Also make sure that you put some of the jig cross pieces (J7) in particular the right way round as there is a right and left hand version - mine turned out very warped at first until I checked.

Edited By Peter Garsden on 02/12/2019 09:41:42

02/12/2019 09:37:42

Well the jig finally went together after a lot of filing and easing but the good thing is that it is a tight fit. I have followed Steve's excellent advice not to glue it together to make it dissamble afterwards, and also glued my triangular supports (balsa) to the ribs only rather than the jig as well.

I had some 3/4 inch square pieces left over from the JP so sliced then cut in half to make triangles. Works well.

I bought some new Permagrit tools (crimbo present for a friend needed), and noticed they do a larger file of 3mm and a spar slotter with grit only on one side. Worked a treat.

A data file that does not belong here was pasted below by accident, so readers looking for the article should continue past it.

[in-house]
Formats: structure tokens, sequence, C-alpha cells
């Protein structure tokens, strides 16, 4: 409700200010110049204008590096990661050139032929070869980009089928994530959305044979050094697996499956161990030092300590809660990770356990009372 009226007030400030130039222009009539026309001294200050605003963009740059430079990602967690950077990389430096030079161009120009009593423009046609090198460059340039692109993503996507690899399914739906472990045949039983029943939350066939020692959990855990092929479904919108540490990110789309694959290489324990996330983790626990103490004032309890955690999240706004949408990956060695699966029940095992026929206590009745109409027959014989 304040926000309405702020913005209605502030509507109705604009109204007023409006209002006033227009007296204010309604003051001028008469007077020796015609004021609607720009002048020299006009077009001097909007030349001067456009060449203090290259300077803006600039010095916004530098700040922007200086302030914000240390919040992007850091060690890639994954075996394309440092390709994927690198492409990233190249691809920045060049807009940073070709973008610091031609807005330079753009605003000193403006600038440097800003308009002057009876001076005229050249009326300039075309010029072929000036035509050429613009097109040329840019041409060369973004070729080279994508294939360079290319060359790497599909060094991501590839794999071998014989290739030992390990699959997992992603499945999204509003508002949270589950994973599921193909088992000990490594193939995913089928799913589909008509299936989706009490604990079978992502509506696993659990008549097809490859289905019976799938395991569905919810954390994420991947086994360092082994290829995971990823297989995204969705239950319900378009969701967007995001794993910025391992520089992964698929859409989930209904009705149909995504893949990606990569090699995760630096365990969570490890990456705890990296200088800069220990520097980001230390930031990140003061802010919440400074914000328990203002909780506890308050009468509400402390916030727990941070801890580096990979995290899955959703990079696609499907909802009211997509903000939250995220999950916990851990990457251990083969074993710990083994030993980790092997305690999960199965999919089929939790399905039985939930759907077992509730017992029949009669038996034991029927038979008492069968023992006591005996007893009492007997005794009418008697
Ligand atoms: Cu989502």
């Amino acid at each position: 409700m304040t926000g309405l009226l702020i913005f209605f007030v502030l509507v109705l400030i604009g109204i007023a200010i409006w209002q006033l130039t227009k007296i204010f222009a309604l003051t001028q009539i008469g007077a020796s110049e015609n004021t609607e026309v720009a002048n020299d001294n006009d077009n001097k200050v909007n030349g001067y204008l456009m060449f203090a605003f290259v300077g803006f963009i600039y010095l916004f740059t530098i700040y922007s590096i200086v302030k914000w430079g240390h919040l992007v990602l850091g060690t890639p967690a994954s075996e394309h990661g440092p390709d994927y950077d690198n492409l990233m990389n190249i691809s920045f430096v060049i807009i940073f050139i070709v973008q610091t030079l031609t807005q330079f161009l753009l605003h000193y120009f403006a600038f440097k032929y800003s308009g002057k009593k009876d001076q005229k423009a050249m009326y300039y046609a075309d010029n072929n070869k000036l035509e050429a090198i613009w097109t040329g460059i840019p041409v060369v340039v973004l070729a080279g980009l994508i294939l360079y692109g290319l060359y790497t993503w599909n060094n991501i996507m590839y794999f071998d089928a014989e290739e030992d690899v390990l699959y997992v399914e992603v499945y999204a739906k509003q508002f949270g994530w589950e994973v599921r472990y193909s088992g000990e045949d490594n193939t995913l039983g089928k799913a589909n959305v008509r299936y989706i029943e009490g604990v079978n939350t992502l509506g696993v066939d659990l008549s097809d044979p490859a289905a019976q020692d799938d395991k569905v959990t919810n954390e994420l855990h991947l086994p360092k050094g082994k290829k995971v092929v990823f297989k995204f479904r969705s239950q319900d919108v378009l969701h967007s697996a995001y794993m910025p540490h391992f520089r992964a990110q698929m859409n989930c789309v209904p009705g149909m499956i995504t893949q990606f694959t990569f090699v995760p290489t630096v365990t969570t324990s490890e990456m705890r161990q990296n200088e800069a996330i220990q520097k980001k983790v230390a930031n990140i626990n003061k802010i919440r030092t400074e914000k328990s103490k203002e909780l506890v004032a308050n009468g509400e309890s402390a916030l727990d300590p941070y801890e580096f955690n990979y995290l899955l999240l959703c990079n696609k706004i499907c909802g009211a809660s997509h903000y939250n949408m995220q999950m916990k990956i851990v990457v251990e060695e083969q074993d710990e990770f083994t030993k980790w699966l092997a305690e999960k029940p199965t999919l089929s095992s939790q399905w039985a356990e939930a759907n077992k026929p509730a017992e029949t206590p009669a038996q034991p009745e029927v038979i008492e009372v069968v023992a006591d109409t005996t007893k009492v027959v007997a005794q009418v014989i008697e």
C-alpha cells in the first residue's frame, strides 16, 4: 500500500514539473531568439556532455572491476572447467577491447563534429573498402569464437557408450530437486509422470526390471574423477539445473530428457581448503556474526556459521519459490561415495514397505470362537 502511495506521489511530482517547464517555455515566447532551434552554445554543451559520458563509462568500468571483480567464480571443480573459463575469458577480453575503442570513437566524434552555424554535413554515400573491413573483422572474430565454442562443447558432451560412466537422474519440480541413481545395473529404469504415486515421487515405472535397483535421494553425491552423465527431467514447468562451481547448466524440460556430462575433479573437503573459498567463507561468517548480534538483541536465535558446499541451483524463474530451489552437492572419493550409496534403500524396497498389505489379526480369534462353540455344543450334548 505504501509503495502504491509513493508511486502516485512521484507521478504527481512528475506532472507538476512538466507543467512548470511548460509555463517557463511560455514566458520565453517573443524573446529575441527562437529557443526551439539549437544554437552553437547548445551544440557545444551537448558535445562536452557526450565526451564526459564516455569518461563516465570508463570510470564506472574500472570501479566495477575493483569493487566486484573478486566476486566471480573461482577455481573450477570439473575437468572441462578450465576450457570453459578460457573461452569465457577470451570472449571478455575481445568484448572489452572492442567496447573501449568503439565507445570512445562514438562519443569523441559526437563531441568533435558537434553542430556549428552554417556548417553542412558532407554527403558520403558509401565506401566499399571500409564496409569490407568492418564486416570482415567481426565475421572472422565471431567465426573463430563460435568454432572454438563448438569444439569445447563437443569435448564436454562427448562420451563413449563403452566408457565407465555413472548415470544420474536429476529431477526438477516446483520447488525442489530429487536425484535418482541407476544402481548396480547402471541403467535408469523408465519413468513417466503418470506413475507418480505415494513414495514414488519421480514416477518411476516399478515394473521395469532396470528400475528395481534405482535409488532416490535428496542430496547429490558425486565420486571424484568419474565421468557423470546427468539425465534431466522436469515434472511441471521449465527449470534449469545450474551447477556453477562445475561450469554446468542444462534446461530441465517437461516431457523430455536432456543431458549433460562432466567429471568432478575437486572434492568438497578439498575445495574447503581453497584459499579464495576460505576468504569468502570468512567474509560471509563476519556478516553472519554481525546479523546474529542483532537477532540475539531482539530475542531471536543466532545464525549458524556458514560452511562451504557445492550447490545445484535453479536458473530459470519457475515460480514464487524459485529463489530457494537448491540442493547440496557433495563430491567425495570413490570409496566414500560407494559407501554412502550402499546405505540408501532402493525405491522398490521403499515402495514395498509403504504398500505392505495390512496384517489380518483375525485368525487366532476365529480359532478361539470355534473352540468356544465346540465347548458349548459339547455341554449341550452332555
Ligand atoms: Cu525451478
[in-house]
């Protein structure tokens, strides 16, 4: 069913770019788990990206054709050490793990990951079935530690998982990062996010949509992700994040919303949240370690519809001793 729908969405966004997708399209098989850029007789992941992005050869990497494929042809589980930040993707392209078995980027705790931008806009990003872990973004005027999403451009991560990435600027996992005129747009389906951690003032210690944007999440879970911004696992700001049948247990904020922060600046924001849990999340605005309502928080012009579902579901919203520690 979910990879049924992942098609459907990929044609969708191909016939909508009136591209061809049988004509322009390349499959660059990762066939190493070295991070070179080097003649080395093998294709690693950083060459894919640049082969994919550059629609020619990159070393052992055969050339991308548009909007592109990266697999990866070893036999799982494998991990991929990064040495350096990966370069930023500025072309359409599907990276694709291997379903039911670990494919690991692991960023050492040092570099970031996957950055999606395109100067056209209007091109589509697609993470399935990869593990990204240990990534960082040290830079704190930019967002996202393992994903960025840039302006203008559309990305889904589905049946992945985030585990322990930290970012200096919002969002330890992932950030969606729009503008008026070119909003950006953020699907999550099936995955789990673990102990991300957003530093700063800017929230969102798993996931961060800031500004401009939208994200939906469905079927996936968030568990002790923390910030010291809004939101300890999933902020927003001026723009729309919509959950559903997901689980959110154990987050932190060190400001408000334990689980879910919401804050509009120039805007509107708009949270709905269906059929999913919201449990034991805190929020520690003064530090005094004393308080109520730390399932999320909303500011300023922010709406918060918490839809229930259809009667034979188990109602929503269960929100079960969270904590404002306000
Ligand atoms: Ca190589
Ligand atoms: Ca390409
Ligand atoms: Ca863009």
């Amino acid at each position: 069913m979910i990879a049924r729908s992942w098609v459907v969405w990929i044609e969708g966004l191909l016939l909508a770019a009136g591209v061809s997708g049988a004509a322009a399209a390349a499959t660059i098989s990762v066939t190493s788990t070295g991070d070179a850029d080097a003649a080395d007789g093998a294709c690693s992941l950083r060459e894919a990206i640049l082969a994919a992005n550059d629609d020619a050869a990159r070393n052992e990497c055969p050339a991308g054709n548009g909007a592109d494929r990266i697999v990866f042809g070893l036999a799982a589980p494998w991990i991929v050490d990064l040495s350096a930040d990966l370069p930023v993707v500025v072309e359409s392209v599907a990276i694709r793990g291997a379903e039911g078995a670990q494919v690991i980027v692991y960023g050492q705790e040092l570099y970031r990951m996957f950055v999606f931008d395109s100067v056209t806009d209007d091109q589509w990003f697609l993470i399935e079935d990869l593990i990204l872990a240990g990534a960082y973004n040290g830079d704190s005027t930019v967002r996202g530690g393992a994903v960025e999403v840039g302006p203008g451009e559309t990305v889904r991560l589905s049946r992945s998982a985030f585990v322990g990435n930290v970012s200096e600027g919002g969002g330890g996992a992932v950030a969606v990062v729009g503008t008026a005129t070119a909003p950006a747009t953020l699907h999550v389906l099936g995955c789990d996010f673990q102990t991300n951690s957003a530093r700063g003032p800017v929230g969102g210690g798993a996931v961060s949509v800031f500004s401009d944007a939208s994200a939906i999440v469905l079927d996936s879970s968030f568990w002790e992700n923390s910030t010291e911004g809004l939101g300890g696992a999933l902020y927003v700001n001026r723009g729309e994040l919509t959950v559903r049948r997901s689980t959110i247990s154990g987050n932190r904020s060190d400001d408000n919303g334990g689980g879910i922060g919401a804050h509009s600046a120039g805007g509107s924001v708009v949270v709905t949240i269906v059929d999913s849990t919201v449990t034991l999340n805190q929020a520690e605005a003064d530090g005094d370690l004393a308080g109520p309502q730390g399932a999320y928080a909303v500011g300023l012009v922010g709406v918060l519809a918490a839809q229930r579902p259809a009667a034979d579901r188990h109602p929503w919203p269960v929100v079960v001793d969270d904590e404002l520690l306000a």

I used the file to open up the ribs as it has not seration at the side, so does not wear down the bottom of the slot.

01/12/2019 13:07:37

I can see that there are many different methods around with regard to the wings. I have chosen to mark out my bottom skins before mounting on the jig. As with previous models I extended the lines from the edge of the wing in pencil to aid marking up with a ruler


You can see here the lines for the spar, false le and false te.


I left a small amount of overlap as recommended by Steve McLaren so we can line up the plan more easily and to allow the curve of the wing. The extended lines, however will help. You can see that the only line done accurately is the root rib.


I am hoping to line up and build both wings at once.

01/12/2019 12:55:32

Oh..right..aah...thought someone else was doing this version, not to worry. I had started to make some decal numbers on my vinyl printing programme but have not printed anything out yet. I could easily do something different - went for 420 with a rear number of 19685

27/11/2019 17:28:05